Islam versus Europe has written extensively about this work in several posts.
But in an earlier age when communications were more limited, when despotic rulers faced no outside scrutiny of any kind, when manuscripts could be burned en masse, dissident thinkers liquidated and alternative power centres subjugated through conquest, could a fake view of history have prevailed?A third book is historian Tom Holland's In the Shadow of the Sword: The Birth of Islam and the Rise of the Global Arab Empire (Amazon USA) (Amazon UK) .
This is the thesis advanced in the book “Good Bye Mohammed” by Norbert G. Pressburg, so far available only in German. (I have no knowledge of whether an English translation is forthcoming.) Its scope and ramifications are astounding. Not only does it undermine the foundations of the Islamic religion, but it challenges assumptions that have long since come to be accepted by western historians and even anti-jihadists. If true, it will change everything.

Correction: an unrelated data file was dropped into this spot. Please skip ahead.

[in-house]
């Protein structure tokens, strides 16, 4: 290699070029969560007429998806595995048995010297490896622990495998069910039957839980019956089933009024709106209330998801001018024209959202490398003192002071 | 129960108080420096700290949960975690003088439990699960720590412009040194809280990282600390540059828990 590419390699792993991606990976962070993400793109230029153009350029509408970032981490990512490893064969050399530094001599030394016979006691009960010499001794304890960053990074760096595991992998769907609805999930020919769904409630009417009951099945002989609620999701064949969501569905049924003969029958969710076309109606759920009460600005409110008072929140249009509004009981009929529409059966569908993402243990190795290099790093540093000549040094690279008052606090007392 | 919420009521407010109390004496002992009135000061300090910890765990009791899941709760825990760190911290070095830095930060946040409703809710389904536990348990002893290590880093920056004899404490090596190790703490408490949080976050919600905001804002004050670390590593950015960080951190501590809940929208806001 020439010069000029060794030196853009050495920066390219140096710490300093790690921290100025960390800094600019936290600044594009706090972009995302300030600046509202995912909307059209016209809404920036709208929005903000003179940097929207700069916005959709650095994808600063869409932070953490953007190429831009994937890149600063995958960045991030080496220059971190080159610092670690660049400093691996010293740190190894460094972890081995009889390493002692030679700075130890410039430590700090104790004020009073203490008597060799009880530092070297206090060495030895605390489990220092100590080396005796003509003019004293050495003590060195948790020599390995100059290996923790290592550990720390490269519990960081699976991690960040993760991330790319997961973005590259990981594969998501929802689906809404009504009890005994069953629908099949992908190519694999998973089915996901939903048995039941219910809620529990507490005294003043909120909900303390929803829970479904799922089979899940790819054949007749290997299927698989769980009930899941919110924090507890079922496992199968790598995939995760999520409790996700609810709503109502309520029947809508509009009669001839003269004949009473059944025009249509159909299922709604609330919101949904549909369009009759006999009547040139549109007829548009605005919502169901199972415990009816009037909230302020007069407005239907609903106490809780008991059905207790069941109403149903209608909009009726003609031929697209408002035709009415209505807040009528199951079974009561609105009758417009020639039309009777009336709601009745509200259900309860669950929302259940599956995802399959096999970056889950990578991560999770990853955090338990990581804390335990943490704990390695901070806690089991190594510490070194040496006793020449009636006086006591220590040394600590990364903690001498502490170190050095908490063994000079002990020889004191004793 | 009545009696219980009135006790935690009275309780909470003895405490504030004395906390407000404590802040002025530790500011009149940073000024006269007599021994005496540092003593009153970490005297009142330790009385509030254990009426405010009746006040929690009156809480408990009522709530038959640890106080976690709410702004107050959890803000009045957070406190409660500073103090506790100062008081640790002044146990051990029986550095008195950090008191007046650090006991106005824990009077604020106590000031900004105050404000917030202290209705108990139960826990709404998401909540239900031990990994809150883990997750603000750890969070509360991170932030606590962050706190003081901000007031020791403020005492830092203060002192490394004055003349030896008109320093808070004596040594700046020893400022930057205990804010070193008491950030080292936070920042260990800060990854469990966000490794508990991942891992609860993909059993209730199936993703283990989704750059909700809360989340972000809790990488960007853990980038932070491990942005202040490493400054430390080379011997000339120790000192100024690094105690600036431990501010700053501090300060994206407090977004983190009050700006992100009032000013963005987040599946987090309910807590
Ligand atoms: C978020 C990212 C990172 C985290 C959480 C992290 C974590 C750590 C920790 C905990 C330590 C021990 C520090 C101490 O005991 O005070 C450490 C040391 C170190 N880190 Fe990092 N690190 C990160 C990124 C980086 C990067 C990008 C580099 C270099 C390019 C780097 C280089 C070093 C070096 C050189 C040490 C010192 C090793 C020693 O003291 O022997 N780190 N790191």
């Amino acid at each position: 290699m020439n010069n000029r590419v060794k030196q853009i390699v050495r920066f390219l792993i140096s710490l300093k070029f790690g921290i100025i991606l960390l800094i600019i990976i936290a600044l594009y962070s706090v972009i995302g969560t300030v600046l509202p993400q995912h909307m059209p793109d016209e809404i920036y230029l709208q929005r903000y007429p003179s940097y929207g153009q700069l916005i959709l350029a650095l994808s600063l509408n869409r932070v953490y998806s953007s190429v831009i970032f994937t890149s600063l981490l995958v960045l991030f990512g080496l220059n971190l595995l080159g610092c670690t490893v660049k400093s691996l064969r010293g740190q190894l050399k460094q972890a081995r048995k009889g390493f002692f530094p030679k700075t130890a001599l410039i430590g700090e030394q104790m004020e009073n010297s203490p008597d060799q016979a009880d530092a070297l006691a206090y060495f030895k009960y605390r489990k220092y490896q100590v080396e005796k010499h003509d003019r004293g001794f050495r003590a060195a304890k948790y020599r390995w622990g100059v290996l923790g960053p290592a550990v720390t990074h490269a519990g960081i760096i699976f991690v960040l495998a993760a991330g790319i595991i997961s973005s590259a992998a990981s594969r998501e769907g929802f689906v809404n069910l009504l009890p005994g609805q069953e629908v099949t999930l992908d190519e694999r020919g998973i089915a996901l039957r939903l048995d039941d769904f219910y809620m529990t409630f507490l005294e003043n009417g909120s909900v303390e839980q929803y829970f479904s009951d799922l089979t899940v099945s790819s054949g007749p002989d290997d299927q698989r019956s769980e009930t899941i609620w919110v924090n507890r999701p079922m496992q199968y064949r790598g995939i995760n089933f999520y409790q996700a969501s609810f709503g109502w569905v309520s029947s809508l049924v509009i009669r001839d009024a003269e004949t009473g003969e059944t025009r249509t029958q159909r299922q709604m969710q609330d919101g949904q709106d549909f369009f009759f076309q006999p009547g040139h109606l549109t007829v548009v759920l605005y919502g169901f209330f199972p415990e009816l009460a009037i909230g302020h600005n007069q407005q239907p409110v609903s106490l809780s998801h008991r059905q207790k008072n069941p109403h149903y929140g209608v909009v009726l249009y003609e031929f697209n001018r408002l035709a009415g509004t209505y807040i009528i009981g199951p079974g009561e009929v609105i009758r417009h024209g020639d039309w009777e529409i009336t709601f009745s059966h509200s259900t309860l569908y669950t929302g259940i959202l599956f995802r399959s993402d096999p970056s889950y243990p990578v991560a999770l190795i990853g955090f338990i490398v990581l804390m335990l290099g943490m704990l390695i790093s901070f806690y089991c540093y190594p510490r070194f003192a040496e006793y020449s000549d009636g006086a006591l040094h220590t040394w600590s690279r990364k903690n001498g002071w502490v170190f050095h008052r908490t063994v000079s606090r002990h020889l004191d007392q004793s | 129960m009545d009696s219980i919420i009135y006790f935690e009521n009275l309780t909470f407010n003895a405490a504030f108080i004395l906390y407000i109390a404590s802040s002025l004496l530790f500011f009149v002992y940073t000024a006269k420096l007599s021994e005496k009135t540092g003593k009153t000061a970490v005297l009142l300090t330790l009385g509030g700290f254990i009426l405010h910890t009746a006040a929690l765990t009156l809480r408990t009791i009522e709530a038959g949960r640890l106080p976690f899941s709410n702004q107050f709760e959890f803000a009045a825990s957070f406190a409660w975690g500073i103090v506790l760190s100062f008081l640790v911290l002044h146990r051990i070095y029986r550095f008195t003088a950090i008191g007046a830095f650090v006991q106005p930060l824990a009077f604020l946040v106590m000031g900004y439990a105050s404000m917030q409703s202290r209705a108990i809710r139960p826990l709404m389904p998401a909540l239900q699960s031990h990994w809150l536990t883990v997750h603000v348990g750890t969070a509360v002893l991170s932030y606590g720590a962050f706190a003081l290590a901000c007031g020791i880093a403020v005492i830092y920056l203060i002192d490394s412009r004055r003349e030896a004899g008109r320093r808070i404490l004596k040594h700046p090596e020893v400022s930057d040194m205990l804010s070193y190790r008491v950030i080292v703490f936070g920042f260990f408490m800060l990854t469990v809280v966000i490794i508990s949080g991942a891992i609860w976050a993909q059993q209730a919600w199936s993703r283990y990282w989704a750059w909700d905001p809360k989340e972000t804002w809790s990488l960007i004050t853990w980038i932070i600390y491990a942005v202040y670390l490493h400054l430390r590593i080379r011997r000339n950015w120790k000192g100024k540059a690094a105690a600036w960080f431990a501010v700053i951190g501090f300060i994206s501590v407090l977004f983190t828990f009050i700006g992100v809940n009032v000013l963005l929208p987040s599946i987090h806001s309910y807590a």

Pressburg believes that Islam arose not in the 7th century AD, as standard historical accounts claim, but in the 9th or even 10th centuries. He believes the Muslims constructed a fake history stretching back hundreds of years, working up a fable of religious revelation and conquest that is now accepted by almost everyone, even those who reject the divine inspiration claimed for it.